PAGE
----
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Researchers make multi-inch perovskite crystals


Large single-crystalline perovskite development holds promise for self-powered integrated circuit photodetection

Recently, a research group led by Liu Shengzhong from the Dalian Institute of Chemical Physics of the Chinese Academy of Sciences, in collaboration with Liu Yucheng from Shaanxi Normal University, and Mercouri G. Kanatzidis from Northwestern University (Evanston), proposed an efficient strategy for obtaining high-quality perovskite single crystals with size up to 5 inches.

The large and pure phase single crystals were used to design high-performance self-powered integrated-circuit photodetectors. This work was published in Science Advanced.

Multiple-cation and mixed-halide (FAMACs) perovskites, which are formed by incorporating Cs/MA/Br ions into the FAPbI3 perovskites, are considered as the best compositions for applications in high-efficiency photovoltaic and photoelectronic devices owing to their enhanced stability, suppressed ion migration, and reduced hysteresis. However, the actual composition, especially the content of Cs in FAMACs perovskites, for the state-of-the-art devices reported by different research groups has been inconsistent.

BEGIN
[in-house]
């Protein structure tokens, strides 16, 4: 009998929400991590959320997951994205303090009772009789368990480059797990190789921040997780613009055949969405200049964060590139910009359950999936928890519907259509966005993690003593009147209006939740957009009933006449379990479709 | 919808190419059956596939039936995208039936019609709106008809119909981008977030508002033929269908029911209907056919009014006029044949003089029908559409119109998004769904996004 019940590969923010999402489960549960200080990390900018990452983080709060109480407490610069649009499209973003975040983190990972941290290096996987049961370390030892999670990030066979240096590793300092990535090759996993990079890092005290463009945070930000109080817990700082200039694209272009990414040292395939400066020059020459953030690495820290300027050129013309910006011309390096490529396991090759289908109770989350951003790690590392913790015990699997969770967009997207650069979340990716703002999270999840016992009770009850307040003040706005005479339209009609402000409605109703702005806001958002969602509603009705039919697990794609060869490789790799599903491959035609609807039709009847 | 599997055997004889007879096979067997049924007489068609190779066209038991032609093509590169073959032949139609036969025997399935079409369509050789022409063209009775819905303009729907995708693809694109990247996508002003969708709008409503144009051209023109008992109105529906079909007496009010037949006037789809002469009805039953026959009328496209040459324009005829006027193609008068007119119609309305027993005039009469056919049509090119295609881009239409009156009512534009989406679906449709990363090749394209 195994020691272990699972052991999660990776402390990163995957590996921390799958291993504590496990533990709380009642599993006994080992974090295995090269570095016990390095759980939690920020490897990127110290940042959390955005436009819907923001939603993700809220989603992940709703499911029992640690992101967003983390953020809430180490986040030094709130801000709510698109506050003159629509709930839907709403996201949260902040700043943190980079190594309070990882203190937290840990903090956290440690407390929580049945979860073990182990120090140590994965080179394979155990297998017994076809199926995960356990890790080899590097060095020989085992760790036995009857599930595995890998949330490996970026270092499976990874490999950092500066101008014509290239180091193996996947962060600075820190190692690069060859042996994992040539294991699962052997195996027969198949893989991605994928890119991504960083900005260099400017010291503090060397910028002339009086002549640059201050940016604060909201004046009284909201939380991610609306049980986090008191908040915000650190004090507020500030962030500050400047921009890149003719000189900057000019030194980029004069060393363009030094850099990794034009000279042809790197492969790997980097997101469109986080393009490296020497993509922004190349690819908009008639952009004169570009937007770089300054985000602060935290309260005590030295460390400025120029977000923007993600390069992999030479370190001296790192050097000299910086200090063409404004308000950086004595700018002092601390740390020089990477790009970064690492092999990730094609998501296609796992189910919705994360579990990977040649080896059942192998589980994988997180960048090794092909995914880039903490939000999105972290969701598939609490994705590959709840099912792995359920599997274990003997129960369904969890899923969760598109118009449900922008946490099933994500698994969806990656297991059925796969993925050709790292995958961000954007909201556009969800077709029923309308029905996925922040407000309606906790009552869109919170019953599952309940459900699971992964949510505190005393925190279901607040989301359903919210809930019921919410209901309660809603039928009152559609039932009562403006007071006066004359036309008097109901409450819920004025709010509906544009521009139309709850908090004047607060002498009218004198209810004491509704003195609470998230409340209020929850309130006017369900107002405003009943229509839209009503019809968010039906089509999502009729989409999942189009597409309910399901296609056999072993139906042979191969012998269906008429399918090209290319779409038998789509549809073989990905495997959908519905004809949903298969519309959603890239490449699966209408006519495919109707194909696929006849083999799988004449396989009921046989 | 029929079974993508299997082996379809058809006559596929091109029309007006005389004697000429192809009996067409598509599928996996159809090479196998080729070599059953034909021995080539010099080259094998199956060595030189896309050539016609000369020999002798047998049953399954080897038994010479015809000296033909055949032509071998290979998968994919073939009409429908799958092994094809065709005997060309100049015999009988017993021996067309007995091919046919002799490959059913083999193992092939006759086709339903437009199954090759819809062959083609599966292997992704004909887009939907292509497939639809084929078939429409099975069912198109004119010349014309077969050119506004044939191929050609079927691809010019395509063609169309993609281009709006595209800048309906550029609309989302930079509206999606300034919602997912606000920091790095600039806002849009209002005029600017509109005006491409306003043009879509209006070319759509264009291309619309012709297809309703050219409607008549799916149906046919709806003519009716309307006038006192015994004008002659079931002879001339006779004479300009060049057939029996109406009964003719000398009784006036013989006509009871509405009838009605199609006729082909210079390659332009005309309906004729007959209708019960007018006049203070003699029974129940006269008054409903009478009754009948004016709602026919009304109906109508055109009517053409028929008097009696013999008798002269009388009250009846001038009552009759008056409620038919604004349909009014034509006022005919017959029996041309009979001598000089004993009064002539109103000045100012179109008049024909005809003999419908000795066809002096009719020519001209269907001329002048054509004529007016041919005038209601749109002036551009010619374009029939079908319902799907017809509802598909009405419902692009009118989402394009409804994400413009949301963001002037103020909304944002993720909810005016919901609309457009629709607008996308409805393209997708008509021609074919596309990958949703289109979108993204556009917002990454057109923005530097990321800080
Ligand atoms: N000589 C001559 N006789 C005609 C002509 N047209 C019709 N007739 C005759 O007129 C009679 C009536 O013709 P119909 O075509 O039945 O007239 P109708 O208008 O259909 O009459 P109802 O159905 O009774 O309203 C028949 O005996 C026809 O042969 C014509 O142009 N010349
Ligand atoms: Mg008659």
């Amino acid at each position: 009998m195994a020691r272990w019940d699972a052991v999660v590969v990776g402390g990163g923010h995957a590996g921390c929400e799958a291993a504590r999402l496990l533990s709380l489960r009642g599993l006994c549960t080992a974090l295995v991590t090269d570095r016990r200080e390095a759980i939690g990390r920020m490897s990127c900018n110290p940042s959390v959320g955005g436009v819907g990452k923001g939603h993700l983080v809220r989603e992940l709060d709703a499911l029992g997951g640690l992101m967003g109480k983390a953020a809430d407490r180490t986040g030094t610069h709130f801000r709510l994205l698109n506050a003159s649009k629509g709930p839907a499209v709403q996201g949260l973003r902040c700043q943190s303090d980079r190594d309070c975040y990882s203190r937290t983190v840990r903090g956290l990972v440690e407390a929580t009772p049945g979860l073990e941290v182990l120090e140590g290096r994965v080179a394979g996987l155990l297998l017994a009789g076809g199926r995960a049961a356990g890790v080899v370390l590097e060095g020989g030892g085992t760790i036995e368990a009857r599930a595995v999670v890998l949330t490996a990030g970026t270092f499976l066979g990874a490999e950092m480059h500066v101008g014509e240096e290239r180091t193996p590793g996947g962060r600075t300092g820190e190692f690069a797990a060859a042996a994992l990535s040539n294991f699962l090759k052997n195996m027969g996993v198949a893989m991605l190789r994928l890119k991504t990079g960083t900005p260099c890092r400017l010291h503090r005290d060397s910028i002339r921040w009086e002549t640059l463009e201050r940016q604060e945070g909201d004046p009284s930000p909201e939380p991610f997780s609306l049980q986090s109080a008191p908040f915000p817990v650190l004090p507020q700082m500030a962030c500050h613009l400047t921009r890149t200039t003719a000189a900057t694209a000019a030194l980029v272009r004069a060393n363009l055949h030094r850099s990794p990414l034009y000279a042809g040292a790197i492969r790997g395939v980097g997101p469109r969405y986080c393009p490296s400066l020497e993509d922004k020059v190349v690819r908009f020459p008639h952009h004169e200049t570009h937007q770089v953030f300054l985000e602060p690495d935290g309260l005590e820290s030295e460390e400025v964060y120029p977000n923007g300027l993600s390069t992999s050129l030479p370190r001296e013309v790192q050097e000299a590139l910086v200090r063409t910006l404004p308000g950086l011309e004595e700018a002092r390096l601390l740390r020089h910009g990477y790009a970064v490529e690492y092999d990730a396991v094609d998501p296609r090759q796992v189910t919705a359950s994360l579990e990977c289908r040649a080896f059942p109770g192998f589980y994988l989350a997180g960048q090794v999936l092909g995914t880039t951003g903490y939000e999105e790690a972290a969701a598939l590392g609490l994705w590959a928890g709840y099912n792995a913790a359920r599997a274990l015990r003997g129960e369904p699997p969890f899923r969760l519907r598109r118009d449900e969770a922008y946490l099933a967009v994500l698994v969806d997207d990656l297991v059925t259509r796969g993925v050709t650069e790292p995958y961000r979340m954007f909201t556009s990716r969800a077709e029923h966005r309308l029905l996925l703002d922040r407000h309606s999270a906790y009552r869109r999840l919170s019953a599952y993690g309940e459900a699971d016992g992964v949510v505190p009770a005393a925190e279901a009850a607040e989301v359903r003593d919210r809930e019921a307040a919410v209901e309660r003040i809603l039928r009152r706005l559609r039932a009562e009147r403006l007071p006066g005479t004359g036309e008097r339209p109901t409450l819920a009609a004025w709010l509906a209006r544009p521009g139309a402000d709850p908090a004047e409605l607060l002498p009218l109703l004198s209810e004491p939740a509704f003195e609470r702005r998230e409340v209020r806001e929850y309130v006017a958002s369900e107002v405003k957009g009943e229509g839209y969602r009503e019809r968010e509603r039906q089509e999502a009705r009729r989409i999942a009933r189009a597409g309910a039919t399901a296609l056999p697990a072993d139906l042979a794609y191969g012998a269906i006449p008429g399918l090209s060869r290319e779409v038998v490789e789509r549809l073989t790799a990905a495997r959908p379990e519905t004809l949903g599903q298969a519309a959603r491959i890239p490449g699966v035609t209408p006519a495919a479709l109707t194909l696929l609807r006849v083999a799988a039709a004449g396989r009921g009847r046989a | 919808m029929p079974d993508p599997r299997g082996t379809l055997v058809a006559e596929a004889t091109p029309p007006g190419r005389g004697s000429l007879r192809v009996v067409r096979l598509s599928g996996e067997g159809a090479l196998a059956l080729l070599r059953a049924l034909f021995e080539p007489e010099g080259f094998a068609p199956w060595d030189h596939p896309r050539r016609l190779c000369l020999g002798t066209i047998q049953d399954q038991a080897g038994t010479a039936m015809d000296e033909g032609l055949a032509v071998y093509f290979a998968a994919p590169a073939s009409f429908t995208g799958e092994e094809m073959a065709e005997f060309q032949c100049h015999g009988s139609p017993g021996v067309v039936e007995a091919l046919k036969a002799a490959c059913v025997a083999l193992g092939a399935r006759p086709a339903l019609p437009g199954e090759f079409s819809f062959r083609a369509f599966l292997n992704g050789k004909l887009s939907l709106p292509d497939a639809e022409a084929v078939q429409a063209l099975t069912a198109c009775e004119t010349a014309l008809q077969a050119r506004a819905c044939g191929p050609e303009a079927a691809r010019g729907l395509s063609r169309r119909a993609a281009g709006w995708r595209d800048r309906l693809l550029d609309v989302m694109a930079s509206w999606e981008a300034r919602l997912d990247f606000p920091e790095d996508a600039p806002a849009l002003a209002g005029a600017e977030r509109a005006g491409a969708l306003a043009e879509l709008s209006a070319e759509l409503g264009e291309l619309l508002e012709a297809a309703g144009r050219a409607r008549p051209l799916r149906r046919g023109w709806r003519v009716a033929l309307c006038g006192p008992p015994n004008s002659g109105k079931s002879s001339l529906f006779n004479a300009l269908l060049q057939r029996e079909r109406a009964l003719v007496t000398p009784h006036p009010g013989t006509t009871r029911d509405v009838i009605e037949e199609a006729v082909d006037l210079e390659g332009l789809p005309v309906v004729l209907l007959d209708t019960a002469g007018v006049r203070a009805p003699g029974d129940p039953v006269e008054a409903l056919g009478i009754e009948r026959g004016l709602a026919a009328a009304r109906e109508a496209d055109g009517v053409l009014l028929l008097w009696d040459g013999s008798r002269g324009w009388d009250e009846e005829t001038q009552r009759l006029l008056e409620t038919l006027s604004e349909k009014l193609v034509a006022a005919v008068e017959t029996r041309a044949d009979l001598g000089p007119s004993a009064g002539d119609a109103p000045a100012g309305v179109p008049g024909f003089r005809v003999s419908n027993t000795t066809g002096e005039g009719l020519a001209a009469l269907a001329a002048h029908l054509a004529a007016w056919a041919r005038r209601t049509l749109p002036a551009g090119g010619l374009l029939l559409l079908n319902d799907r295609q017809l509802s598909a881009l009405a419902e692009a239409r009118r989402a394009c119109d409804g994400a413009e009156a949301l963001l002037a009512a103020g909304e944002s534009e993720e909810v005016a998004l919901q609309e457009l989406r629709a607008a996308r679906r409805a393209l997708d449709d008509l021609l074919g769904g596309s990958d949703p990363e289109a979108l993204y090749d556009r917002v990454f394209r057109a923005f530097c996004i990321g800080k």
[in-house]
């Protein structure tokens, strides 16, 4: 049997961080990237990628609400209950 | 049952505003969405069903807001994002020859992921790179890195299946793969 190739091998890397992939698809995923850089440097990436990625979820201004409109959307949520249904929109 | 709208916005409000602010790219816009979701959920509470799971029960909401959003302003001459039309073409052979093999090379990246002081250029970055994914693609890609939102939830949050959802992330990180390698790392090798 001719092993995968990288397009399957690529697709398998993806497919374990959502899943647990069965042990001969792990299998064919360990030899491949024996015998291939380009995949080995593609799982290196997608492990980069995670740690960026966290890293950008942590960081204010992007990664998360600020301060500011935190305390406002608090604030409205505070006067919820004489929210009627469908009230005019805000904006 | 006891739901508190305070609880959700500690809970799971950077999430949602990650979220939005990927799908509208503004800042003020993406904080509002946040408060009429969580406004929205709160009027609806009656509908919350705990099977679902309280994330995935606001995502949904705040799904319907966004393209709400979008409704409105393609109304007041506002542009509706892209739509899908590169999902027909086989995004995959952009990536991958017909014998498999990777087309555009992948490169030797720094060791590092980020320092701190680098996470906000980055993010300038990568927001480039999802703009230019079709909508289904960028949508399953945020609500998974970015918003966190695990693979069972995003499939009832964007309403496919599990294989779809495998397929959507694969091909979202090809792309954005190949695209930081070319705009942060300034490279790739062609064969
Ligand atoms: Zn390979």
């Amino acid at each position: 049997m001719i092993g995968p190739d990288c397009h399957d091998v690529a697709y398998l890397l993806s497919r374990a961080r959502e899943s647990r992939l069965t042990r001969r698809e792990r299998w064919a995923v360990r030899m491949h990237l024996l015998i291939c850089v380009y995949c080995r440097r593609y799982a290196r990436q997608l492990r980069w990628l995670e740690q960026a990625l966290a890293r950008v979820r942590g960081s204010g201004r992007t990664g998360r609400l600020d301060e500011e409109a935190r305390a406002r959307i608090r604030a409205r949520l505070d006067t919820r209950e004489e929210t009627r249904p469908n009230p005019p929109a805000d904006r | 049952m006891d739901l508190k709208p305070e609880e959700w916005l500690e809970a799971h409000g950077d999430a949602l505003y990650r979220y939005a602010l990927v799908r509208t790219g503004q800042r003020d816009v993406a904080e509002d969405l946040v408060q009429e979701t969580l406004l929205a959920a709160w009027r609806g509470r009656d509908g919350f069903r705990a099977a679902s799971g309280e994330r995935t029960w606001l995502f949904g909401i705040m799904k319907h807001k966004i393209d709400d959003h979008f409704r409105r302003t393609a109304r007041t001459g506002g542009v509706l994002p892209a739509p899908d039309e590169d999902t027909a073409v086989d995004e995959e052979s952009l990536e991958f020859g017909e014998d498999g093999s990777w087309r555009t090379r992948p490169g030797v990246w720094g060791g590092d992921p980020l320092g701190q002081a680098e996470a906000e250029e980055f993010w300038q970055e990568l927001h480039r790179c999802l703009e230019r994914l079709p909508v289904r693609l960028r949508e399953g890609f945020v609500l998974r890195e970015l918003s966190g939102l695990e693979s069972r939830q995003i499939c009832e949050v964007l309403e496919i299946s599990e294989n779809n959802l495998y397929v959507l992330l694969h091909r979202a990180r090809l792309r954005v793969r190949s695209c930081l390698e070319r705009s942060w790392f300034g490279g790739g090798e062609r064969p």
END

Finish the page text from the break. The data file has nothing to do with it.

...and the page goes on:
Furthermore, phase segregation into the yellow non-perovskite phase is often observed during the crystallisation process. This undesirable yellow phase acts as trapping states or scattering centers, which has a negative impact on the charge carrier mobility and carrier recombination dynamics, thereby deteriorating the device performance.

The researchers' approach was to select a reducing agent (formic acid) for suppressing phase segregation during the crystallisation process to obtain very large triple-cation mixed-halide perovskite single crystals. This strategy yielded state-of-the-art perovskite single crystals with long carrier lifetime, high charge mobility, long carrier diffusion distance, superior uniformity, and long-term stability, thereby facilitating the design of high-performance self-powered integrated-circuit type photodetectors.

Moreover, since the photodetector comprising the crystal exhibited large responsivity, high photoconductive gain, excellent detectivity, and fast response speed, an integrated imaging system with uniform photo-response was fabricated based on a 12 × 12 pixelated matrix of single crystal photodetectors.

For example, a 2 × 2 pixel matrix showed good discrimination between pixels upon selective illumination.

The researchers believe that such a novel design will open new avenues for the applications of perovskite self-powered integrated circuits in devices relevant to imaging applications.

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